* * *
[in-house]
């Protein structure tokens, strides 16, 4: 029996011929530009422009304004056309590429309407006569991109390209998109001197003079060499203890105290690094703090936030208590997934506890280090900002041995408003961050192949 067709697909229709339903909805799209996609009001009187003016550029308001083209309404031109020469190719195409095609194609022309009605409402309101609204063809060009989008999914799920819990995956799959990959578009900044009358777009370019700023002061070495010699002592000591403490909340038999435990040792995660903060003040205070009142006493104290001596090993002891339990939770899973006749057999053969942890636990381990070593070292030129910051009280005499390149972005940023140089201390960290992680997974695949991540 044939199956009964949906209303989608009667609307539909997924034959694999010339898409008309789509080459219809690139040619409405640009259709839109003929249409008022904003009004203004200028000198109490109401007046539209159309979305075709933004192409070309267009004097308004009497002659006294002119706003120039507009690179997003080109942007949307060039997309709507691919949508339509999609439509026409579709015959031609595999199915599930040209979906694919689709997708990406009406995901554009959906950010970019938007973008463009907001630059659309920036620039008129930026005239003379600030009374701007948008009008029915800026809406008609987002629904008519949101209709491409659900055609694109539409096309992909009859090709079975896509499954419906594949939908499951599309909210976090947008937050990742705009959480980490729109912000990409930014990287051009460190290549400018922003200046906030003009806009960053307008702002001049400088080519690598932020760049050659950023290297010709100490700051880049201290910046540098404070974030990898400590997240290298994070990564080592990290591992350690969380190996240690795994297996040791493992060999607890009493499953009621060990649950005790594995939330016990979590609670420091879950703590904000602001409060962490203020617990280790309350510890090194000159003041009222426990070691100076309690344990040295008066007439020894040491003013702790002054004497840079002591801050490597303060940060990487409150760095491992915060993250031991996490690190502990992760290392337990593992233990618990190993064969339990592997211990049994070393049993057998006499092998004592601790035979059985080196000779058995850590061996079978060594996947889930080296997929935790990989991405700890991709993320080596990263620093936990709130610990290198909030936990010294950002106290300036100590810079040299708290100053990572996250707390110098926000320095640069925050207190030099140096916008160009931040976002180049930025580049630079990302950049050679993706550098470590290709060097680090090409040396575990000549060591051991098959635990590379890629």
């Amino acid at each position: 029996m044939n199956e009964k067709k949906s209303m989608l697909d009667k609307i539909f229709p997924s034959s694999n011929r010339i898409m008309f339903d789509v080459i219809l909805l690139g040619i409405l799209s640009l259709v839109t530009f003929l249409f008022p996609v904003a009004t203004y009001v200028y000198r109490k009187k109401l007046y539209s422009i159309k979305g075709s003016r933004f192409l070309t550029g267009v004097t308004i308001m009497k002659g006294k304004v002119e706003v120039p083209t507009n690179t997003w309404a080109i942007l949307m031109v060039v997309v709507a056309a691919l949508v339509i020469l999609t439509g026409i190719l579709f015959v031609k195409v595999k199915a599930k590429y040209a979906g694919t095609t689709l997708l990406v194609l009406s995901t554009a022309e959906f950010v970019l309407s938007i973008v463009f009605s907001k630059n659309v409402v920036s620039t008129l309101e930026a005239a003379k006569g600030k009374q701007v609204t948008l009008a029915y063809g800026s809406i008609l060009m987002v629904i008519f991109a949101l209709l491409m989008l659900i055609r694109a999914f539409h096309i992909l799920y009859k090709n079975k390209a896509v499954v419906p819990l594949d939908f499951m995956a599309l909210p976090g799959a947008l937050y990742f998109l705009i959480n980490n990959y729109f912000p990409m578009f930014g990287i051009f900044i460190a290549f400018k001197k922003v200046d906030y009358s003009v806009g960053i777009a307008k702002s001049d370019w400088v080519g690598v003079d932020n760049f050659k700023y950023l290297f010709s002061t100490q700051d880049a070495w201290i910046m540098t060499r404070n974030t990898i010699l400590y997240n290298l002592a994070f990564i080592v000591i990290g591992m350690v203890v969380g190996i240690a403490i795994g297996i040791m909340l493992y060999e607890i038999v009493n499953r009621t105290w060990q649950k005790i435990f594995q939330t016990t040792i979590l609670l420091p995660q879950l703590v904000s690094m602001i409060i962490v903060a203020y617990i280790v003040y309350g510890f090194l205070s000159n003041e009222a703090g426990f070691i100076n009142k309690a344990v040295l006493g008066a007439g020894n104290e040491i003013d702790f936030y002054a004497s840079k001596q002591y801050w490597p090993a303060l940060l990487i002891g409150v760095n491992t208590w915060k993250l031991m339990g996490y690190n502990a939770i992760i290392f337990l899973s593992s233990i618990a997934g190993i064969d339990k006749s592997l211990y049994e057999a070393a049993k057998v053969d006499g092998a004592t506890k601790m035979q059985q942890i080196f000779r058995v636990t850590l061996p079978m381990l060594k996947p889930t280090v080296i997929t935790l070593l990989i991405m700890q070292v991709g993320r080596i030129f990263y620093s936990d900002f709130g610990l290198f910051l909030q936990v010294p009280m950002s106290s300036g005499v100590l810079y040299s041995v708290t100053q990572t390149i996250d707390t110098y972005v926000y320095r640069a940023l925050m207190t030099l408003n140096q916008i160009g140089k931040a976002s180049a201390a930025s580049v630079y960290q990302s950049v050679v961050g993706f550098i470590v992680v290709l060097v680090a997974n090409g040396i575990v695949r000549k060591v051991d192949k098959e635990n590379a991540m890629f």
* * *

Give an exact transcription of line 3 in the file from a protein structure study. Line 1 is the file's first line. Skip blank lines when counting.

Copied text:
């Amino acid at each position: 029996m044939n199956e009964k067709k949906s209303m989608l697909d009667k609307i539909f229709p997924s034959s694999n011929r010339i898409m008309f339903d789509v080459i219809l909805l690139g040619i409405l799209s640009l259709v839109t530009f003929l249409f008022p996609v904003a009004t203004y009001v200028y000198r109490k009187k109401l007046y539209s422009i159309k979305g075709s003016r933004f192409l070309t550029g267009v004097t308004i308001m009497k002659g006294k304004v002119e706003v120039p083209t507009n690179t997003w309404a080109i942007l949307m031109v060039v997309v709507a056309a691919l949508v339509i020469l999609t439509g026409i190719l579709f015959v031609k195409v595999k199915a599930k590429y040209a979906g694919t095609t689709l997708l990406v194609l009406s995901t554009a022309e959906f950010v970019l309407s938007i973008v463009f009605s907001k630059n659309v409402v920036s620039t008129l309101e930026a005239a003379k006569g600030k009374q701007v609204t948008l009008a029915y063809g800026s809406i008609l060009m987002v629904i008519f991109a949101l209709l491409m989008l659900i055609r694109a999914f539409h096309i992909l799920y009859k090709n079975k390209a896509v499954v419906p819990l594949d939908f499951m995956a599309l909210p976090g799959a947008l937050y990742f998109l705009i959480n980490n990959y729109f912000p990409m578009f930014g990287i051009f900044i460190a290549f400018k001197k922003v200046d906030y009358s003009v806009g960053i777009a307008k702002s001049d370019w400088v080519g690598v003079d932020n760049f050659k700023y950023l290297f010709s002061t100490q700051d880049a070495w201290i910046m540098t060499r404070n974030t990898i010699l400590y997240n290298l002592a994070f990564i080592v000591i990290g591992m350690v203890v969380g190996i240690a403490i795994g297996i040791m909340l493992y060999e607890i038999v009493n499953r009621t105290w060990q649950k005790i435990f594995q939330t016990t040792i979590l609670l420091p995660q879950l703590v904000s690094m602001i409060i962490v903060a203020y617990i280790v003040y309350g510890f090194l205070s000159n003041e009222a703090g426990f070691i100076n009142k309690a344990v040295l006493g008066a007439g020894n104290e040491i003013d702790f936030y002054a004497s840079k001596q002591y801050w490597p090993a303060l940060l990487i002891g409150v760095n491992t208590w915060k993250l031991m339990g996490y690190n502990a939770i992760i290392f337990l899973s593992s233990i618990a997934g190993i064969d339990k006749s592997l211990y049994e057999a070393a049993k057998v053969d006499g092998a004592t506890k601790m035979q059985q942890i080196f000779r058995v636990t850590l061996p079978m381990l060594k996947p889930t280090v080296i997929t935790l070593l990989i991405m700890q070292v991709g993320r080596i030129f990263y620093s936990d900002f709130g610990l290198f910051l909030q936990v010294p009280m950002s106290s300036g005499v100590l810079y040299s041995v708290t100053q990572t390149i996250d707390t110098y972005v926000y320095r640069a940023l925050m207190t030099l408003n140096q916008i160009g140089k931040a976002s180049a201390a930025s580049v630079y960290q990302s950049v050679v961050g993706f550098i470590v992680v290709l060097v680090a997974n090409g040396i575990v695949r000549k060591v051991d192949k098959e635990n590379a991540m890629f």